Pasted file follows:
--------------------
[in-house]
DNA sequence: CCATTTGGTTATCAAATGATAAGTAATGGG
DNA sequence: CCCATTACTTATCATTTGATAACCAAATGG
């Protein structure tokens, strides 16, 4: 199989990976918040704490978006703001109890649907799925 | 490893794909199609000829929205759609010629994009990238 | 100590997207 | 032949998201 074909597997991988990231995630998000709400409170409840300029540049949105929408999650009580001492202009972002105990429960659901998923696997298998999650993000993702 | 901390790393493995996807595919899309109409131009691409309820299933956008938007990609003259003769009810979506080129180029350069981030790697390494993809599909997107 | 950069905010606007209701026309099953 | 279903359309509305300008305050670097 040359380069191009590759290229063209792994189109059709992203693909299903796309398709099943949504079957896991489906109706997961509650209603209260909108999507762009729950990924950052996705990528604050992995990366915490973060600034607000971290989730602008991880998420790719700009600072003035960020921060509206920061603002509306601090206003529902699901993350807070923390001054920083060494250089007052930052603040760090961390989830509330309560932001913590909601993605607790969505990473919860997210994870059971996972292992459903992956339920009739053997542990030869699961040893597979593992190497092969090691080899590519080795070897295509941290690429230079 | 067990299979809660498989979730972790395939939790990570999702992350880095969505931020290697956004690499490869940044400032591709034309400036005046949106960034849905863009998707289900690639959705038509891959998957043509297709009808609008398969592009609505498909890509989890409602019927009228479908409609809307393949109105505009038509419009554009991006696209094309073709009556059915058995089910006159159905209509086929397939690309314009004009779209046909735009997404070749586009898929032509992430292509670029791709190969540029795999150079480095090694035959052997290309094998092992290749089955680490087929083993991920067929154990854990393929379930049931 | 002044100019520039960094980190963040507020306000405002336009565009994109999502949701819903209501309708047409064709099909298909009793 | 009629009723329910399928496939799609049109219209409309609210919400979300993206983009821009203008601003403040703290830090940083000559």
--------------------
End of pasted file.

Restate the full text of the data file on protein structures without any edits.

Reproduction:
[in-house]
DNA sequence: CCATTTGGTTATCAAATGATAAGTAATGGG
DNA sequence: CCCATTACTTATCATTTGATAACCAAATGG
């Protein structure tokens, strides 16, 4: 199989990976918040704490978006703001109890649907799925 | 490893794909199609000829929205759609010629994009990238 | 100590997207 | 032949998201 074909597997991988990231995630998000709400409170409840300029540049949105929408999650009580001492202009972002105990429960659901998923696997298998999650993000993702 | 901390790393493995996807595919899309109409131009691409309820299933956008938007990609003259003769009810979506080129180029350069981030790697390494993809599909997107 | 950069905010606007209701026309099953 | 279903359309509305300008305050670097 040359380069191009590759290229063209792994189109059709992203693909299903796309398709099943949504079957896991489906109706997961509650209603209260909108999507762009729950990924950052996705990528604050992995990366915490973060600034607000971290989730602008991880998420790719700009600072003035960020921060509206920061603002509306601090206003529902699901993350807070923390001054920083060494250089007052930052603040760090961390989830509330309560932001913590909601993605607790969505990473919860997210994870059971996972292992459903992956339920009739053997542990030869699961040893597979593992190497092969090691080899590519080795070897295509941290690429230079 | 067990299979809660498989979730972790395939939790990570999702992350880095969505931020290697956004690499490869940044400032591709034309400036005046949106960034849905863009998707289900690639959705038509891959998957043509297709009808609008398969592009609505498909890509989890409602019927009228479908409609809307393949109105505009038509419009554009991006696209094309073709009556059915058995089910006159159905209509086929397939690309314009004009779209046909735009997404070749586009898929032509992430292509670029791709190969540029795999150079480095090694035959052997290309094998092992290749089955680490087929083993991920067929154990854990393929379930049931 | 002044100019520039960094980190963040507020306000405002336009565009994109999502949701819903209501309708047409064709099909298909009793 | 009629009723329910399928496939799609049109219209409309609210919400979300993206983009821009203008601003403040703290830090940083000559």